In 2007 he became ski area manager at Coronet Peak. In this role he has been heavily involved in Coronet Peak’s significant period of development with a new base building, full snowmaking automation and development, as well as a new chairlift and trail developments. He has also overseen significant growth and improvements to operational delivery and service quality.

Mr Coddington said Mr McCrostie had not only contributed hugely to NZSki during his 32-year career, but had also made a significant contribution to the New Zealand ski industry.

“He served on the NZ Mountain Safety Council’s Snow and Avalanche Advisory Committee from 1985 until 2010, the last six of those as convener,” said Mr Coddington.

Mr McCrostie sat on the MSC board for 2009/2010, and was instrumental in the development of national avalanche education programmes that are recognised internationally and are industry standard today.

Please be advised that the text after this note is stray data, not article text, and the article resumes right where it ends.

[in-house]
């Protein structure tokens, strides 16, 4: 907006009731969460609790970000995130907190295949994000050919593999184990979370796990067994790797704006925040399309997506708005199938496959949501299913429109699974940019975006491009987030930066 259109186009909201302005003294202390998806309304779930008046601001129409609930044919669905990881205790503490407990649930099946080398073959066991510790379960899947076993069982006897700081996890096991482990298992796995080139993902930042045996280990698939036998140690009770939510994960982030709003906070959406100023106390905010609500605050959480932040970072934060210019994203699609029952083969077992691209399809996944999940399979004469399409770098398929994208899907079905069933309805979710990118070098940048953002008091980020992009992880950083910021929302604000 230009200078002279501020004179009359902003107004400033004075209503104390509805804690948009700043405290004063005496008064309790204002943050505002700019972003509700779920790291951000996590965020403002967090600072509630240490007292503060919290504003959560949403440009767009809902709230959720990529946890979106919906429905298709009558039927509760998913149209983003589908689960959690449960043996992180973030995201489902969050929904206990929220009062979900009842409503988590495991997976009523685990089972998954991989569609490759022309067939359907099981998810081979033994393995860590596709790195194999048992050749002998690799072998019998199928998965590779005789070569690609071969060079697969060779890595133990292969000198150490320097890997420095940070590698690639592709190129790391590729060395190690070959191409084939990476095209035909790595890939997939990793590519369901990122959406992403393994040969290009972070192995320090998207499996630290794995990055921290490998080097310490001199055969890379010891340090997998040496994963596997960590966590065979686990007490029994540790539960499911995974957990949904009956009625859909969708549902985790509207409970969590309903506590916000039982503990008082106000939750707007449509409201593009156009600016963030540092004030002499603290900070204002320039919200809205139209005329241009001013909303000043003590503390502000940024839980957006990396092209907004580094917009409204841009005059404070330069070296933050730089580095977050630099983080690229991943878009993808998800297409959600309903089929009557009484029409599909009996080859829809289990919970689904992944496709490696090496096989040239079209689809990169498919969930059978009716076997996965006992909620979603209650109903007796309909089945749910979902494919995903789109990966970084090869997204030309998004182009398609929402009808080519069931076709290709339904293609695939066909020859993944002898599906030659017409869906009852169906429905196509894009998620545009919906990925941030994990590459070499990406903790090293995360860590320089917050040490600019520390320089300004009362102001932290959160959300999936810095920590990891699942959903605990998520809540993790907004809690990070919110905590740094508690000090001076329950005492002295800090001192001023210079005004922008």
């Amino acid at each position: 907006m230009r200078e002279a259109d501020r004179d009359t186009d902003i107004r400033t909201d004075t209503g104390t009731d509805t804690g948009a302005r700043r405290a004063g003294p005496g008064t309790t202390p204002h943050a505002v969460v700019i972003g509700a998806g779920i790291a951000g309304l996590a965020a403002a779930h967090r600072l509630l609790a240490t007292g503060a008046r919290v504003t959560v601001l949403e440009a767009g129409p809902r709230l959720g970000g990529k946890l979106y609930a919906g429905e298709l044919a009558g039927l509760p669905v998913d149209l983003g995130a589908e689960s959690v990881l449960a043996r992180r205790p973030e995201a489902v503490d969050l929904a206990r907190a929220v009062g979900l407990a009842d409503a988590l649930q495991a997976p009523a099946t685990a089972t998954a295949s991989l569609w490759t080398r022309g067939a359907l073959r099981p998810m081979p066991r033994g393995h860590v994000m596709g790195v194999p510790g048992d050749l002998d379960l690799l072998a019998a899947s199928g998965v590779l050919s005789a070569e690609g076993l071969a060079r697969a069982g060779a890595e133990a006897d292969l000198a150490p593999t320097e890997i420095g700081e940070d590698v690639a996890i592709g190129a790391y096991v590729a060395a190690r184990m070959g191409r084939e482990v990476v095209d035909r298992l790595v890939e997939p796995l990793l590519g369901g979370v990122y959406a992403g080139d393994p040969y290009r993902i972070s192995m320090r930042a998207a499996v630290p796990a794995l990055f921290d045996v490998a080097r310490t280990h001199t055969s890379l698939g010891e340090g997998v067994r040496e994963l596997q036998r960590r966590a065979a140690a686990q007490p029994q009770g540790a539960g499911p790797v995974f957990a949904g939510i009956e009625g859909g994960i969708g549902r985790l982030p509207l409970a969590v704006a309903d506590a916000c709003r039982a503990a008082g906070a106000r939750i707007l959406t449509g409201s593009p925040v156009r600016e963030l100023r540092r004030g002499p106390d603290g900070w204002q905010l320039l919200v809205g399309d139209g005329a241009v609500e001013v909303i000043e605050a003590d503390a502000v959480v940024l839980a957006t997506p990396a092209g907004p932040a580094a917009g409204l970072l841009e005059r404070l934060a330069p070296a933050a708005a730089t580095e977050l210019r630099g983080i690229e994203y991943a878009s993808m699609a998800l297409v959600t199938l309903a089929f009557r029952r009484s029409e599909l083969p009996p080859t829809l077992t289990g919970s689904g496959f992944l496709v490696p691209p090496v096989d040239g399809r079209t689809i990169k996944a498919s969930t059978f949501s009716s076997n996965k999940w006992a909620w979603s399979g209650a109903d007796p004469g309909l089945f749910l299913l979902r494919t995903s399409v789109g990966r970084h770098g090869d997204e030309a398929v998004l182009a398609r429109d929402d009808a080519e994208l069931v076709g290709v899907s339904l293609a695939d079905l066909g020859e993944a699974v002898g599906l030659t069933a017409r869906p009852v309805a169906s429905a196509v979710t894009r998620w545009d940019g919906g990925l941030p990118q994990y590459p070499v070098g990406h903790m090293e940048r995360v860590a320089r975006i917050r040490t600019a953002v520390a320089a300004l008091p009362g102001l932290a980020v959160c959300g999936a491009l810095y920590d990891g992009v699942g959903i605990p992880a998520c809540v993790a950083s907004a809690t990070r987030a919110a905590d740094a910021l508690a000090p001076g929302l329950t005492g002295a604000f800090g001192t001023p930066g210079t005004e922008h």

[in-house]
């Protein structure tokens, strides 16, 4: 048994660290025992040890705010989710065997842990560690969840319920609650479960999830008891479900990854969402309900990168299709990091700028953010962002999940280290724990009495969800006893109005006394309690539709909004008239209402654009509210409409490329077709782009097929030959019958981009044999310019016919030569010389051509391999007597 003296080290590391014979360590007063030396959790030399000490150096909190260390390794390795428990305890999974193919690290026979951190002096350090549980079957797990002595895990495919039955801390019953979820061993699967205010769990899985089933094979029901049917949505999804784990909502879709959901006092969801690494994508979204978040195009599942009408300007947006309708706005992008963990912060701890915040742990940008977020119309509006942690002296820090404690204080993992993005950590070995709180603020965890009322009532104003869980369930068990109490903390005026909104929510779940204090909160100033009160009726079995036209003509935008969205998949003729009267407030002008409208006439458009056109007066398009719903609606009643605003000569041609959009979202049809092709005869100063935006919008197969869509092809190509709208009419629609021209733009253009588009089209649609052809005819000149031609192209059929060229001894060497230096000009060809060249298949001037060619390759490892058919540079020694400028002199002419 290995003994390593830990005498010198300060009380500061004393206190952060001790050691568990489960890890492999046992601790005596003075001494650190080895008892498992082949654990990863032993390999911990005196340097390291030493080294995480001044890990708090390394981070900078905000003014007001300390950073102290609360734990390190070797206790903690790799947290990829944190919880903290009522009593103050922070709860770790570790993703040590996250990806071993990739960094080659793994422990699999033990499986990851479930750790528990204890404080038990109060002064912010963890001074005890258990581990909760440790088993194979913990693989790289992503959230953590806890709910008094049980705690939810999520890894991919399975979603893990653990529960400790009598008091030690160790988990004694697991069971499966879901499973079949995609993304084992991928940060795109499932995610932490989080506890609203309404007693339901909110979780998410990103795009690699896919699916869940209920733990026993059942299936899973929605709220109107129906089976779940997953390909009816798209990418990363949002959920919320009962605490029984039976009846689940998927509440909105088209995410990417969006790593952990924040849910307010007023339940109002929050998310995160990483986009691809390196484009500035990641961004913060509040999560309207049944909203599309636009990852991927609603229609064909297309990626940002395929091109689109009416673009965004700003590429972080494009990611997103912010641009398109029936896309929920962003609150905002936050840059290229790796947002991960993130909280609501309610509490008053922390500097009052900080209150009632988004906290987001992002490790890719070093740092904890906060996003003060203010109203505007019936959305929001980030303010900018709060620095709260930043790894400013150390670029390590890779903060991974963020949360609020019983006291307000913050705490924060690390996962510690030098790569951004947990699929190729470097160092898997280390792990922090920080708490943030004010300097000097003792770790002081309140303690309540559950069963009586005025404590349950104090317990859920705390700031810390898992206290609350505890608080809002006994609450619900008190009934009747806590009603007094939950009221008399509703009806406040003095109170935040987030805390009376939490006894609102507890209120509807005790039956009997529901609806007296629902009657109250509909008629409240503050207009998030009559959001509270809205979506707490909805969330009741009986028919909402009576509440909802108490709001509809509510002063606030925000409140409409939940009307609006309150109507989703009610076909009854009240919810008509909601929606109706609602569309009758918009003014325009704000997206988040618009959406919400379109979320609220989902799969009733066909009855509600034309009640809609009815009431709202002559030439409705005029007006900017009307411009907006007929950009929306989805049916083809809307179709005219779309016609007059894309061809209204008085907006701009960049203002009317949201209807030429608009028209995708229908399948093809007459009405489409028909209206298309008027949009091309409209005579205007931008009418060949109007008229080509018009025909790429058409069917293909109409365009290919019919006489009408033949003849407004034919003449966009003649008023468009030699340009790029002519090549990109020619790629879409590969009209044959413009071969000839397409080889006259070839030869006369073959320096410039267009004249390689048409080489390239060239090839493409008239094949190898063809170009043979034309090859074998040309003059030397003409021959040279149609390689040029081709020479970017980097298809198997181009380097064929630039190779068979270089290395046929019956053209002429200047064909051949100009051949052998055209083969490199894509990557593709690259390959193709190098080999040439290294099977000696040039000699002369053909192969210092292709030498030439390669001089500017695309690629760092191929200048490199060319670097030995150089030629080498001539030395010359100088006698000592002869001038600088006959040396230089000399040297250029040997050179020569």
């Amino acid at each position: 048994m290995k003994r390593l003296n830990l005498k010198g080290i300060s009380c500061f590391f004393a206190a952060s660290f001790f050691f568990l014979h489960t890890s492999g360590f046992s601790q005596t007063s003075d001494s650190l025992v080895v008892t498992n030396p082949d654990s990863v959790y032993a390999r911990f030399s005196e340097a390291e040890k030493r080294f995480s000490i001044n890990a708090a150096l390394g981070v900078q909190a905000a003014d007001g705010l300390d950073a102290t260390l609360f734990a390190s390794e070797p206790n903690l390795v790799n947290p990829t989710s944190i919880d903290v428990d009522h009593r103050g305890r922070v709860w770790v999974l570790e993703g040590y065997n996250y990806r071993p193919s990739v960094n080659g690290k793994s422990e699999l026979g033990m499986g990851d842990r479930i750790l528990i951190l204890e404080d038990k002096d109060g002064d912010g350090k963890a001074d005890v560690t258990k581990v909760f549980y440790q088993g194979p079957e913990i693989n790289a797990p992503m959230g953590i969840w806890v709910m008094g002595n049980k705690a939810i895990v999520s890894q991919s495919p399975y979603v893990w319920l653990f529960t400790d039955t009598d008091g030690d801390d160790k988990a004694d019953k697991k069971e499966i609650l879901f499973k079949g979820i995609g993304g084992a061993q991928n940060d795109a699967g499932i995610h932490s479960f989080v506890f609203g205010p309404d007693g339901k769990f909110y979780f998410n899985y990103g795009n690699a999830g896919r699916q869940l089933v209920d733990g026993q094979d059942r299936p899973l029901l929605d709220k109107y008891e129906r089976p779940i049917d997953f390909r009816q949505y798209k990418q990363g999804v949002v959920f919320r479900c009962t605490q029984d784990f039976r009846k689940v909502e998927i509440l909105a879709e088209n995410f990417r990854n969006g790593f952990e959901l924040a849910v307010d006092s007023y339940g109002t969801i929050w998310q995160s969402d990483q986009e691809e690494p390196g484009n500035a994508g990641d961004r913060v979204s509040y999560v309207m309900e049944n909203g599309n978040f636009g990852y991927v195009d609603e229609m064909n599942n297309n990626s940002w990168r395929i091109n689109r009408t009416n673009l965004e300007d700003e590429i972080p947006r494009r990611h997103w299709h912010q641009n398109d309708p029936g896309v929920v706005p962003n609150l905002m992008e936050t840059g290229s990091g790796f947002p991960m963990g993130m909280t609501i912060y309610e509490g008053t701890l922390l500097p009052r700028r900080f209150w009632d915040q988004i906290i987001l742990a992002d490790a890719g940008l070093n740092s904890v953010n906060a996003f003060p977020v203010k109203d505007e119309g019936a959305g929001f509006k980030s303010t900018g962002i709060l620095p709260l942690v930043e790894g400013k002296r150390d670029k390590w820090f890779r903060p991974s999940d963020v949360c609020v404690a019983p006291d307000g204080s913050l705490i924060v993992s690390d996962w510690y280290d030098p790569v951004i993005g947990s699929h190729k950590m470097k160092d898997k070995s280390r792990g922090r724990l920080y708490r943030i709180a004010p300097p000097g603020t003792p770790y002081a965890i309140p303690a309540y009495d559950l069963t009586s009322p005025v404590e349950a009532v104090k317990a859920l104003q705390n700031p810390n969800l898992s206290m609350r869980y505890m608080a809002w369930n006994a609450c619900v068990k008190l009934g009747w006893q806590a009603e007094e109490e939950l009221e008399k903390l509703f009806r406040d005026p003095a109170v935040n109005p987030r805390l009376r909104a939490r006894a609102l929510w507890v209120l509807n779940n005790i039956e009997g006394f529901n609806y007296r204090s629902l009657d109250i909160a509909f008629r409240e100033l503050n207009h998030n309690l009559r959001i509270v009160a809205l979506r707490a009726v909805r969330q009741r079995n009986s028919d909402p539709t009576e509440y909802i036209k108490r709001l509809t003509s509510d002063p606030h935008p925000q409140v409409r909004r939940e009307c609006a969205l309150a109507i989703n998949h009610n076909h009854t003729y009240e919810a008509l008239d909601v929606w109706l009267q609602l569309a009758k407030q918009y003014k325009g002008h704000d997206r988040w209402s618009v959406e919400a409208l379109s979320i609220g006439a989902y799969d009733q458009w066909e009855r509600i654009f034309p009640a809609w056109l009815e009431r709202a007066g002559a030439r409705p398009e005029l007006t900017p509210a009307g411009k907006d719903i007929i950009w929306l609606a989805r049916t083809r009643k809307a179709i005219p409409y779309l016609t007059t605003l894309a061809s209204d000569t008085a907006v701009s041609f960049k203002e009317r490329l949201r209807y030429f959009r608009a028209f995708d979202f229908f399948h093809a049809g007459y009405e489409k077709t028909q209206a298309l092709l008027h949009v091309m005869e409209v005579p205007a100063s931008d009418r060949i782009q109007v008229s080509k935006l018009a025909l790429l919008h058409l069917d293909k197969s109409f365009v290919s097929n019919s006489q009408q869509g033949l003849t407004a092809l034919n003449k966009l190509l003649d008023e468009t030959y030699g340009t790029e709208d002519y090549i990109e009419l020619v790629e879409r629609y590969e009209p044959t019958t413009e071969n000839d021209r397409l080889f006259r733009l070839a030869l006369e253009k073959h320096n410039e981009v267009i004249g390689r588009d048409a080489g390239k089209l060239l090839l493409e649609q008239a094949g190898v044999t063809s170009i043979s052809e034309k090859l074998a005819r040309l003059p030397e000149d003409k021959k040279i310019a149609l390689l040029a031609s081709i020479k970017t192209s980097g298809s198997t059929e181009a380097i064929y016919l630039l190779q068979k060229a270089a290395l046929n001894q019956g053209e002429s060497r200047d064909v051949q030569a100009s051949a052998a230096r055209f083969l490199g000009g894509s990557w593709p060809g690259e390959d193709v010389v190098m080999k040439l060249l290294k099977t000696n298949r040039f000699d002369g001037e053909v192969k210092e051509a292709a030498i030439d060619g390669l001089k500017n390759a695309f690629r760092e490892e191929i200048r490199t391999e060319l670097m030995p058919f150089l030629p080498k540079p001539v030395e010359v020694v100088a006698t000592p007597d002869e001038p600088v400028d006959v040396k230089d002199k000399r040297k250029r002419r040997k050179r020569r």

“He also set up the pilot courses for pre-hospital emergency care with the old National Ambulance Officers’ training school, now a standard in our adventure tourism industry, and is currently a board member of Snow Sports New Zealand, a role he will continue with.”

Mr Coddington said the NZSki board and every staff member who had the privilege in working with him over the years would be sad to see him go.

“We thank him very much for his enthusiasm, hard work and leadership, and will very much miss the stories and sense of humour,” he said.

“Above all else we’ll miss Hamish’s passion for the industry he gave so much to. We really wish him all the very best in the next phase of his career and life and can’t wait to have him back on our mountains with his family as guests!”

www.nzski.com

ENDS

© Scoop Media

 
 
 
 
 
Business Headlines | Sci-Tech Headlines

 

Cosmetics & Pollution: Proposal To Ban Microbeads

Cosmetic products containing microbeads will be banned under a proposal announced by the Minister for the Environment today. Marine scientists have been advocating for a ban on the microplastics, which have been found to quickly enter waterways and harm marine life. More>>

ALSO:

NIWA: 2016 New Zealand’s Warmest Year On Record